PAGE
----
ACL Injury

ACL-tear-intro

What is an ACL injury?

The anterior cruciate ligament (ACL) is one of the major ligaments in the center of the knee. It connects the thighbone (femur) to the shinbone (tibia) and is vital to the stability of the knee joint. The ACL protects the femur from sliding forward on the tibia and limits how far it can rotate. It also helps to prevent hyperextension of the knee.

Sprains are graded I to III depending on the amount of structural damage:

  • grade I sprain: pain, but little damage of the ACL
  • grade II sprain: higher damage of the ACL with mild looseness of the joint
  • grade III sprain: complete rupture of the ACL with instability symptoms

How can it occur?

A forced twisting motion, a sudden stop, or hyperextension of the knee can result in an ACL injury. For dancers, this most often occurs when landing a jump on a turned out leg, with the knees angling inwards. If the knee is hit from the side, the medial meniscus and medial collateral ligament (MCL) often also tear, along with the ACL. This injury is also known as “unhappy triad.” Muscle dysfunction can seriously affect leg alignment and stabilization and is an important contributing factor to knee injury and overuse issues concerning the lower extremities. Muscle overuse often occurs when the body fails to compensate for existing muscle dysbalance. Muscle dysbalances are very common and naturally occur as the body adapts to specific training demands over time. As long as compensation is effective – or, in other words, as long as the dysbalance is well managed by the body – this need not cause any problems. However, with high training loads, insufficient rest or after a minor injury, the body may struggle to compensate, leading to muscle dysfunction in the various muscle groups involved in the compensation. This is why symptoms may simultaneously occur in different parts of the body in an overuse situation.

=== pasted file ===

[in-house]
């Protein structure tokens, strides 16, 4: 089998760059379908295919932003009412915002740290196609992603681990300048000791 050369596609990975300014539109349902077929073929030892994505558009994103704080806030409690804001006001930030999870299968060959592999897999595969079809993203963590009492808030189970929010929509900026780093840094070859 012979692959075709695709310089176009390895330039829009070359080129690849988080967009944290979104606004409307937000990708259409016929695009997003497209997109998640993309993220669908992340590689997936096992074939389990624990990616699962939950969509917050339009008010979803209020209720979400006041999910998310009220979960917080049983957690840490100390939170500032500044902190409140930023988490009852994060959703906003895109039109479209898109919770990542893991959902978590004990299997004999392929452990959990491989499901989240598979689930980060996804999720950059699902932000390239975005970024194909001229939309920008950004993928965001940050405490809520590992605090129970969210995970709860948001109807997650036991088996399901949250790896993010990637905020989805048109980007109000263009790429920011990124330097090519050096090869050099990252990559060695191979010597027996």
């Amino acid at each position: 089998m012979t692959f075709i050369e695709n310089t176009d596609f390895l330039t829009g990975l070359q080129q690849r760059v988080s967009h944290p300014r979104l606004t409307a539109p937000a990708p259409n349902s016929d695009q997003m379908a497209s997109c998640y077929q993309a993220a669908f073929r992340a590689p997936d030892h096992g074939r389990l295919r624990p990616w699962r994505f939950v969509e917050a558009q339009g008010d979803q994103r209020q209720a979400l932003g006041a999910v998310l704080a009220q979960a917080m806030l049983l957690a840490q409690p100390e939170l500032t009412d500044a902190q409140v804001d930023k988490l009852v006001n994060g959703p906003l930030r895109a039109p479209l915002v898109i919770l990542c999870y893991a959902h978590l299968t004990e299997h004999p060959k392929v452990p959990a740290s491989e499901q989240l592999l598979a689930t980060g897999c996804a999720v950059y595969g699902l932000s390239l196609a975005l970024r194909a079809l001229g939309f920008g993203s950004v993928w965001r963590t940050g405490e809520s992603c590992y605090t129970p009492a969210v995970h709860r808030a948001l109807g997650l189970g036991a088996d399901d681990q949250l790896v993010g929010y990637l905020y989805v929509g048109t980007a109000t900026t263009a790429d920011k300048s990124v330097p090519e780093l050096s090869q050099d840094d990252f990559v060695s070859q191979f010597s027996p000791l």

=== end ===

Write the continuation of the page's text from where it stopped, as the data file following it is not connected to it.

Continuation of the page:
The psoas muscle is probably the most important muscle involved with dance injuries. Psoas dysfunction leads to tightness of the rectus femoris muscle (a part of the quadriceps) and causes anterior rotation of the pelvic bone (ilium/innominate). As a result, the hamstrings on the back of the thigh will be loaded and a dysbalance between the hamstrings and the quadriceps will build up. This will be seriously affected active knee stabilization and the risk of an ACL injury will raise.

What are the typical symptoms of an ACL injury?

Typically you may experience a popping sensation inside the knee at the moment of the injury. The knee will then swell up over the next few hours. Injuries of the ACL are usually very painful and you may have problems to stretch and bend your knee and to fully weight-bare it.
Instability symptoms are present in grade II and III lesions. You may feel your knee giving way to the front or being instable in rotation.

How can an anterior cruciate ligament sprain be diagnosed?

Your doctor will examine your knee and perform some specific tests to find out if an ACL injury is present. During examination it is very important to relax your knee and thigh muscles as far as pain allows. If an ACL injury is suspected, an MRI scan is usually necessary to verify the lesion and determine its type and grade. It may also help to detect other knee lesions like cartilage or meniscus lesions.

ACL

This MRI scan shows a recently torn ACL. Fluids appear white in this picture. Compared to what an ACL normally looks like, this ACL appears significantly thicker and there is liquid inside of it. This is due to a bleeding that has occurred with the tear.

What treatment options are there?

If you had a knee injury, you should take a break from your ballet training immediately. Ignoring the pain can have serious consequences, as the situation will become increasingly complicated the longer you train with pain.
The RICE concept (rest, ice, compression and elevation) is an easy guideline that can be used to initially treat acute knee injuries. Please read my “First Aid” post to obtain some background information that you will need to adapt this concept successfully and learn about the use of painkillers.